I like Alden Thompson’s fortress concept for simplicity, but I must confess that my personal hierarchy is less clear. Mine is more like a smooth slope of descending importance than it is to a clean hierarchy. Some of my concepts would probably straddle the walls. The two laws and their application is one of those. For the simple reason that Jesus said that “all the law and the prophets”–all scripture as he had it, hang from these two laws, I regard them as essential. How can the core of the law as taught by Jesus be other than essential? At the same time, the implementation of the two laws to love quickly descends into arguments about detail. The implementation of the law is, in my view sometimes in the courtyard and sometimes outside the wall. Good, honest, sincere people can differ quite a bit.

But again as I thought about this topic to write about it, I became much more firm in my belief that the two laws are simply the expression of the doctrine of the incarnation in ethical form. What does it mean to worship the God who expressed himself through incarnation, who was “the word made flesh” (John 1:14)? It’s meaning would have to come out in a worship response, and then be further expressed by imitating the divine action in expressing love for one another. The implementation remains a matter for discussion, but doctrinally, I believe this is anchored firmly in the doctrine of the incarnation. It is, in fact, another expression of incarnational theology.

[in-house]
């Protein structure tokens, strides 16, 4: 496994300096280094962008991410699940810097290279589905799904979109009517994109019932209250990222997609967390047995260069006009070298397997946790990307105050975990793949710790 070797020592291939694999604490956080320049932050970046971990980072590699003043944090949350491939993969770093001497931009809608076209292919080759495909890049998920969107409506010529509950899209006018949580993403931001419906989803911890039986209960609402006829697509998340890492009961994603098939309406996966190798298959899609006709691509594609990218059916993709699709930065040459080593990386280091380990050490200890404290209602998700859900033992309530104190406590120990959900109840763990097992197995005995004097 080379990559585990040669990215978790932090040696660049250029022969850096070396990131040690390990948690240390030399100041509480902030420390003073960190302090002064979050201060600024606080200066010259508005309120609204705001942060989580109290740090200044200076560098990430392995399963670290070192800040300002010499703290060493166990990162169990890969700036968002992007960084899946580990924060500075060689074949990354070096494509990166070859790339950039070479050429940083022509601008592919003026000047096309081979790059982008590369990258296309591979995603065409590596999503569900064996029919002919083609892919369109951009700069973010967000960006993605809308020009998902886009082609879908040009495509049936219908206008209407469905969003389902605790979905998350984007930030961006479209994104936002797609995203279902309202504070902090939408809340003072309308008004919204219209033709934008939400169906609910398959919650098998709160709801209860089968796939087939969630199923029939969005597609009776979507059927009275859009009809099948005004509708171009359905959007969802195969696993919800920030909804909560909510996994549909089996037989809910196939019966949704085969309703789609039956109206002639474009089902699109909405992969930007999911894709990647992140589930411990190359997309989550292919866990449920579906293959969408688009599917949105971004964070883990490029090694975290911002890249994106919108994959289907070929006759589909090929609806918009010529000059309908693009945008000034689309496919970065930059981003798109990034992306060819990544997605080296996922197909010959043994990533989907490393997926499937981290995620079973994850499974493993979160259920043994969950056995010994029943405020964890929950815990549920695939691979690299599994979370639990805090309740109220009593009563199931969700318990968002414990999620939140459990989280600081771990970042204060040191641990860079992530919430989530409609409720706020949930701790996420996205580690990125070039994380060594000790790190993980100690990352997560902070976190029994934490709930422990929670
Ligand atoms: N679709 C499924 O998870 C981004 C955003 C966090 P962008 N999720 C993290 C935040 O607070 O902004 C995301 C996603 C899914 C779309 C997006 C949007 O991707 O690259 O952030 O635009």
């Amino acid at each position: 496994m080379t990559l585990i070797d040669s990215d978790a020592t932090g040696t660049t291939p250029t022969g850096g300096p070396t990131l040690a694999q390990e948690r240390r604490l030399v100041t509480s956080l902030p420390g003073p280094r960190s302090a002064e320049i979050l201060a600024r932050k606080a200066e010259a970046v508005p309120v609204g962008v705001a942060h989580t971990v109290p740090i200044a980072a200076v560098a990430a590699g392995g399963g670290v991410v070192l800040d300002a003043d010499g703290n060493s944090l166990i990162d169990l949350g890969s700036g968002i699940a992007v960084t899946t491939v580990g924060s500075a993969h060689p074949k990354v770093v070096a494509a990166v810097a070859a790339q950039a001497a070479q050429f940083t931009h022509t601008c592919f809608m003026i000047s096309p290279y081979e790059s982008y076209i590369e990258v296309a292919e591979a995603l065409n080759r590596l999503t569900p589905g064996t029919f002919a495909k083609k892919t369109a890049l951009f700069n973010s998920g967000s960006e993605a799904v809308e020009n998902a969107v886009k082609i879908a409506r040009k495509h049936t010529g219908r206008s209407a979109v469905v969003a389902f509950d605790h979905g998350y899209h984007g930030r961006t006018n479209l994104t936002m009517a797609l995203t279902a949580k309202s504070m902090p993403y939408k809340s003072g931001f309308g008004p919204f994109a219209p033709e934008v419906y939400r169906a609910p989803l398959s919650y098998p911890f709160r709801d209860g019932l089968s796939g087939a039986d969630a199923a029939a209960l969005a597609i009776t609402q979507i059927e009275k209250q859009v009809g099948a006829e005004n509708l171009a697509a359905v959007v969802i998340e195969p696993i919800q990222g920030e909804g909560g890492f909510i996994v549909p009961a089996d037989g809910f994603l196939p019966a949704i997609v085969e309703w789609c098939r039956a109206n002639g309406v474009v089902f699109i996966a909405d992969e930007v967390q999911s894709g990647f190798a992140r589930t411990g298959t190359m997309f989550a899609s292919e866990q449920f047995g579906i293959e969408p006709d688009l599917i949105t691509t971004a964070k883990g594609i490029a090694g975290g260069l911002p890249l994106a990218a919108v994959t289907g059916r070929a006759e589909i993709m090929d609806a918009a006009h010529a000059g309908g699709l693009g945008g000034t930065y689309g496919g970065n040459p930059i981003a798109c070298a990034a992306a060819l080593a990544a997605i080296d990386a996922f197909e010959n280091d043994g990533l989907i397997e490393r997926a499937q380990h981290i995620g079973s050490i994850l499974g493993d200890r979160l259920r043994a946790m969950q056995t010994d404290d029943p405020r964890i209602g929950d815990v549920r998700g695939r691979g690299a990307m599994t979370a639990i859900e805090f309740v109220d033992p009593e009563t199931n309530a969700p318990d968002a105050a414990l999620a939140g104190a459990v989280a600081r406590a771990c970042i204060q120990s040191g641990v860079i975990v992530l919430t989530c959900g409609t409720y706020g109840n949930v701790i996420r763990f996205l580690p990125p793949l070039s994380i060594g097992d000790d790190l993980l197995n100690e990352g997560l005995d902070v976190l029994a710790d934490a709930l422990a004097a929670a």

The expression of these laws is widespread, primarily in the second law. First we have the gospel accounts in which Jesus uses it. Besides the text already cited, we have Mark 12:35-37 and Luke 20:41-44, presumably repetitions of the same or very similar incidents. Paul, in Romans 13:9 restates the principle when he notes that all the law is summed up by the command to love one’s neighbor as oneself. In Galatians 5:14 he states that the entire law is fulfilled in the same command. Note that Paul is not at all concerned that this might sound like some sort of legalism. James calls it the “royal law” (James 2:8).